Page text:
As I look back over the last five years I see the success of the Cheonkey, the Cheonkey‑Too, and the Cheonkey‑Free.
Most of the original Cheonkeys are still being used; the bolt batteries are still going strong; very few of these huge and chunky and, to be honest, ugly phones failed. Yes, some people drilled holes in them, why I don’t know.
The Cheonkey‑Too was a great financial success – it was only a little bit chunky and the colour schemes were much more attractive.
Cheong built a flying drone for fun, powered by some bolt batteries, but they were rather heavy. Learn from the birds – use hollow bolts. These delivered more power weight for weight than solid bolts. Hollow bolt batteries were used in later Cheonkey‑Too phones.
The Cheonkey‑Free was also great – it was not one bit chunky and very lightweight. It uses microbolt batteries, an invention from Cheong, which contain thousands of very, very small, hollow steel tubes.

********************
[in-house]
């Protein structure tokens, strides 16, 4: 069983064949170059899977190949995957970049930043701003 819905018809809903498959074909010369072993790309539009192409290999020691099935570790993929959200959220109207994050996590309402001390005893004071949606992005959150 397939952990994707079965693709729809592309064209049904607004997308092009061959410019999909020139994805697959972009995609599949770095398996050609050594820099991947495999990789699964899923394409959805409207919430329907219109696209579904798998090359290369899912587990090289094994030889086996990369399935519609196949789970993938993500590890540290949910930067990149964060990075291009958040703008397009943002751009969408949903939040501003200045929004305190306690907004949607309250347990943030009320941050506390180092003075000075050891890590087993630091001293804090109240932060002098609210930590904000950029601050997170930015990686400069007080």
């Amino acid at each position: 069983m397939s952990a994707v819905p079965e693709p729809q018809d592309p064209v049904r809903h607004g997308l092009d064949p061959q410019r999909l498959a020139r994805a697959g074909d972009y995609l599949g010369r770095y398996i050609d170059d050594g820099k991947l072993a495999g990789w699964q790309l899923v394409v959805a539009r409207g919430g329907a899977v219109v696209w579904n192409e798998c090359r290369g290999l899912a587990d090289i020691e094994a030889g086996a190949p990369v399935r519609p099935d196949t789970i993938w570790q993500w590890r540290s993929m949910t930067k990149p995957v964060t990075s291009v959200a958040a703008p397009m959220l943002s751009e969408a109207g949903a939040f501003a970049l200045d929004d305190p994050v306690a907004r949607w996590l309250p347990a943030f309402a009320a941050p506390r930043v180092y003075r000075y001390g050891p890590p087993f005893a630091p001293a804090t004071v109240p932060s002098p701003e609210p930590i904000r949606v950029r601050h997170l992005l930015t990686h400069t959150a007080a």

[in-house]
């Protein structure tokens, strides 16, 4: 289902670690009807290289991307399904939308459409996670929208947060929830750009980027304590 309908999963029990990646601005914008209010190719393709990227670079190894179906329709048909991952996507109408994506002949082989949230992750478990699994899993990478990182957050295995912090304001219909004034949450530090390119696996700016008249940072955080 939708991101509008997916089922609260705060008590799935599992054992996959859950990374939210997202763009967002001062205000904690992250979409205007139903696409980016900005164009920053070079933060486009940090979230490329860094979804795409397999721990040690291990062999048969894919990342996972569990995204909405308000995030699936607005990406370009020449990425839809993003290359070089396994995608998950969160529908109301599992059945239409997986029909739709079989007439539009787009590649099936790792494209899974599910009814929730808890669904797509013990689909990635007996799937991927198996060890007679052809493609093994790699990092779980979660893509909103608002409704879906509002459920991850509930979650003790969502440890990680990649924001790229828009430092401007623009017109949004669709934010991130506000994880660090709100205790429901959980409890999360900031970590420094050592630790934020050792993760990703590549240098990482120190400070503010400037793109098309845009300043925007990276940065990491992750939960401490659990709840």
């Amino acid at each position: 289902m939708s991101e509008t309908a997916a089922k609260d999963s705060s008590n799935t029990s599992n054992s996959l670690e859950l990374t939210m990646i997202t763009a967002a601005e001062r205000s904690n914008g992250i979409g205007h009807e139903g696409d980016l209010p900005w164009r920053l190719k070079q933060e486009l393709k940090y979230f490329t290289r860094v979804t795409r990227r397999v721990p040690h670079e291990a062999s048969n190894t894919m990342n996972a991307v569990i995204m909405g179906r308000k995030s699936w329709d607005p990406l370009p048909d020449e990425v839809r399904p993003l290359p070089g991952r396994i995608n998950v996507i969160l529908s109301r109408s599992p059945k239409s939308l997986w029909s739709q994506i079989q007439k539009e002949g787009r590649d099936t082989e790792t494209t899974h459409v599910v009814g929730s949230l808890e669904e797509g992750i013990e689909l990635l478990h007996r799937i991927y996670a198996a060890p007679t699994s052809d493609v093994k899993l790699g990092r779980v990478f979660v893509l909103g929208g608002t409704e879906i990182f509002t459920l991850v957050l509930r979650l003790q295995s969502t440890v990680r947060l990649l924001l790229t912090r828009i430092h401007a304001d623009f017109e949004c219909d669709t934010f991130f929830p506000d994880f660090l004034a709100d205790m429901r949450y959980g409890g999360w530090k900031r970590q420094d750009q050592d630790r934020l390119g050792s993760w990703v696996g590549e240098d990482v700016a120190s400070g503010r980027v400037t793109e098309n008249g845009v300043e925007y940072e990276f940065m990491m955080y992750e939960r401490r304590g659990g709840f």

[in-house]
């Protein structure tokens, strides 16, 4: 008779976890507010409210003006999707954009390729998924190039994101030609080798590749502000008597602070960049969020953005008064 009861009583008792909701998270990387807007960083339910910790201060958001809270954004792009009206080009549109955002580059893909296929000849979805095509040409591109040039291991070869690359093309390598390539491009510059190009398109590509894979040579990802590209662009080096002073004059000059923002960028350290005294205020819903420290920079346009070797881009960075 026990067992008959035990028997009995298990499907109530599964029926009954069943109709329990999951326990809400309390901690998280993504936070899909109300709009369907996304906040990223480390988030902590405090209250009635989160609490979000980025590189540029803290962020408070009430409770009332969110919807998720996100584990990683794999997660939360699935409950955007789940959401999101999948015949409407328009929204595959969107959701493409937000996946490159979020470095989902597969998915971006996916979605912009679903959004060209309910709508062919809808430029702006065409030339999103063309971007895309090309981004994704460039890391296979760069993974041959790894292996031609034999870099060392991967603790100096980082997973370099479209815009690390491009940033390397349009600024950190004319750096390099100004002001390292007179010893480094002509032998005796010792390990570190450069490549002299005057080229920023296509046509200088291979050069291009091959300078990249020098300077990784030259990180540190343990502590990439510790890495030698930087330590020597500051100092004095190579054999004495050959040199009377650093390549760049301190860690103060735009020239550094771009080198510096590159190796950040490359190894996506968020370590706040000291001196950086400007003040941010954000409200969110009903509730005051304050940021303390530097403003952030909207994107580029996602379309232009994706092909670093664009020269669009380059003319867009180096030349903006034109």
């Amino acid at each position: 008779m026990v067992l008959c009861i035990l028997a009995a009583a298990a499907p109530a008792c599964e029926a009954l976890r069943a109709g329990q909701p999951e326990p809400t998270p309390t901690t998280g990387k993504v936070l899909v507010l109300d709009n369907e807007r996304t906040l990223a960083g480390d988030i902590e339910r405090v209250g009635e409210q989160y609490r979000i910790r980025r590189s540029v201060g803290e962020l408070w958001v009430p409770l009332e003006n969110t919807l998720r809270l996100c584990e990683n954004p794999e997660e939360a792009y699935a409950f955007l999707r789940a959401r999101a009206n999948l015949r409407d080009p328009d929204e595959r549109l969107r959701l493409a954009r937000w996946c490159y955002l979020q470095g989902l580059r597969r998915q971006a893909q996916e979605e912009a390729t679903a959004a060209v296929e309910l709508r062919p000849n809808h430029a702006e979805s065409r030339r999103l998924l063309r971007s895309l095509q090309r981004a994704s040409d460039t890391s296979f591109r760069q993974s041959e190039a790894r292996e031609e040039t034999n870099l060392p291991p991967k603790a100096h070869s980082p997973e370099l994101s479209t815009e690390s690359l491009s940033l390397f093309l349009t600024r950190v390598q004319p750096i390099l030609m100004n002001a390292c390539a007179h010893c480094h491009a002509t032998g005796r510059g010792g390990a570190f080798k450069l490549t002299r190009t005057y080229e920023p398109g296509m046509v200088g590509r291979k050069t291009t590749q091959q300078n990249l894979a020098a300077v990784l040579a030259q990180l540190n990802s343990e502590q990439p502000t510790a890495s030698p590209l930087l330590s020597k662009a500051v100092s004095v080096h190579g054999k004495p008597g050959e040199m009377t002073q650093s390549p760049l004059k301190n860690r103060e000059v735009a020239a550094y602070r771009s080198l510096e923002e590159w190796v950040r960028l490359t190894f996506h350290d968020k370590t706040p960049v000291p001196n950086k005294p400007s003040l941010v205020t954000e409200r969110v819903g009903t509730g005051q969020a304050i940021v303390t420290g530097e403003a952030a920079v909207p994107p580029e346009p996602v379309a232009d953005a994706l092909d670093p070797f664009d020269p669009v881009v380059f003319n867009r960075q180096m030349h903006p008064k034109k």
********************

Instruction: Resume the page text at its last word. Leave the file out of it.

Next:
All the electronics companies on this planet couldn’t work out how the bolt batteries work. Who knows how? Only me.
The leading smart phone company in the world, an American outfit, used science and technology and brain power, but they got nowhere. But robustness and long-life batteries (that don’t need charging) were in demand. The huge American company could not supply and went bust.
One Japanese, or was it Mongolian, company tried madness. It employed mad men to activate the bolts. They sang and they danced and they chanted around the bolts, and sometimes by chance they were successful. The company could not supply enough phones and also went bust.
Liz and I bought a great house somewhere in South Korea, Liz still does research and I visit a warehouse once a week to do something strange to millions of bolts.